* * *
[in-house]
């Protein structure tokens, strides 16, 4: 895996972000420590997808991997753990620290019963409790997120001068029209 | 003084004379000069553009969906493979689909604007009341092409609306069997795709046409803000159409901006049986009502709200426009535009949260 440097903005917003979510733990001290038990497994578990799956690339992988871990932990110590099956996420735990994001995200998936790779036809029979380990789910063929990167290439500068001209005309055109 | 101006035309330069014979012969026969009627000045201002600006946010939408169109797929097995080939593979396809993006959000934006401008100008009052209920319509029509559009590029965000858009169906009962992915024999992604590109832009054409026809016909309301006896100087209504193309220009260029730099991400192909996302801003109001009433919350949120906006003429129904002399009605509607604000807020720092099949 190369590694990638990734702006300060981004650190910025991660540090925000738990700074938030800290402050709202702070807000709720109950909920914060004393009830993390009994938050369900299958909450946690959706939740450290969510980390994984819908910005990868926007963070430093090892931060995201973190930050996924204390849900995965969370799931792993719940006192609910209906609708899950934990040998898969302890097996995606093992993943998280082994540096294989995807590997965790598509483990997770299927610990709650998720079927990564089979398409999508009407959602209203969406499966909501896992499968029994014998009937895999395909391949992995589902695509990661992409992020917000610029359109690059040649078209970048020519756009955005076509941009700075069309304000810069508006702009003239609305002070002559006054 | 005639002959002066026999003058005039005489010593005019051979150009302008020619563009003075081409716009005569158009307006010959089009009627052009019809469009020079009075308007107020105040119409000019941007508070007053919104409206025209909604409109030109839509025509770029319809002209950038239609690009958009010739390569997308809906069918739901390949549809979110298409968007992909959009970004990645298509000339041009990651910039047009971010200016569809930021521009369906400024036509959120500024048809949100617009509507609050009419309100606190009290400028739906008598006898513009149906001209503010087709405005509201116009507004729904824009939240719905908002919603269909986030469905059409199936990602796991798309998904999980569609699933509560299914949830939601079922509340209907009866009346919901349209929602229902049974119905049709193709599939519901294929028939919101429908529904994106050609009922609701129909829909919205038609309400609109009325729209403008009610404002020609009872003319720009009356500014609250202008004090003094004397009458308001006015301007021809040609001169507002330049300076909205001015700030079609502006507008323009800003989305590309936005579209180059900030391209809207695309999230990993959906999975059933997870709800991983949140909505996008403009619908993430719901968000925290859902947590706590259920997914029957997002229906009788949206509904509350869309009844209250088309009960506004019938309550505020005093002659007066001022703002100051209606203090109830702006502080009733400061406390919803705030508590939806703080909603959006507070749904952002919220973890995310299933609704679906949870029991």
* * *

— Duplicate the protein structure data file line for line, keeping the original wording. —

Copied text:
[in-house]
């Protein structure tokens, strides 16, 4: 895996972000420590997808991997753990620290019963409790997120001068029209 | 003084004379000069553009969906493979689909604007009341092409609306069997795709046409803000159409901006049986009502709200426009535009949260 440097903005917003979510733990001290038990497994578990799956690339992988871990932990110590099956996420735990994001995200998936790779036809029979380990789910063929990167290439500068001209005309055109 | 101006035309330069014979012969026969009627000045201002600006946010939408169109797929097995080939593979396809993006959000934006401008100008009052209920319509029509559009590029965000858009169906009962992915024999992604590109832009054409026809016909309301006896100087209504193309220009260029730099991400192909996302801003109001009433919350949120906006003429129904002399009605509607604000807020720092099949 190369590694990638990734702006300060981004650190910025991660540090925000738990700074938030800290402050709202702070807000709720109950909920914060004393009830993390009994938050369900299958909450946690959706939740450290969510980390994984819908910005990868926007963070430093090892931060995201973190930050996924204390849900995965969370799931792993719940006192609910209906609708899950934990040998898969302890097996995606093992993943998280082994540096294989995807590997965790598509483990997770299927610990709650998720079927990564089979398409999508009407959602209203969406499966909501896992499968029994014998009937895999395909391949992995589902695509990661992409992020917000610029359109690059040649078209970048020519756009955005076509941009700075069309304000810069508006702009003239609305002070002559006054 | 005639002959002066026999003058005039005489010593005019051979150009302008020619563009003075081409716009005569158009307006010959089009009627052009019809469009020079009075308007107020105040119409000019941007508070007053919104409206025209909604409109030109839509025509770029319809002209950038239609690009958009010739390569997308809906069918739901390949549809979110298409968007992909959009970004990645298509000339041009990651910039047009971010200016569809930021521009369906400024036509959120500024048809949100617009509507609050009419309100606190009290400028739906008598006898513009149906001209503010087709405005509201116009507004729904824009939240719905908002919603269909986030469905059409199936990602796991798309998904999980569609699933509560299914949830939601079922509340209907009866009346919901349209929602229902049974119905049709193709599939519901294929028939919101429908529904994106050609009922609701129909829909919205038609309400609109009325729209403008009610404002020609009872003319720009009356500014609250202008004090003094004397009458308001006015301007021809040609001169507002330049300076909205001015700030079609502006507008323009800003989305590309936005579209180059900030391209809207695309999230990993959906999975059933997870709800991983949140909505996008403009619908993430719901968000925290859902947590706590259920997914029957997002229906009788949206509904509350869309009844209250088309009960506004019938309550505020005093002659007066001022703002100051209606203090109830702006502080009733400061406390919803705030508590939806703080909603959006507070749904952002919220973890995310299933609704679906949870029991």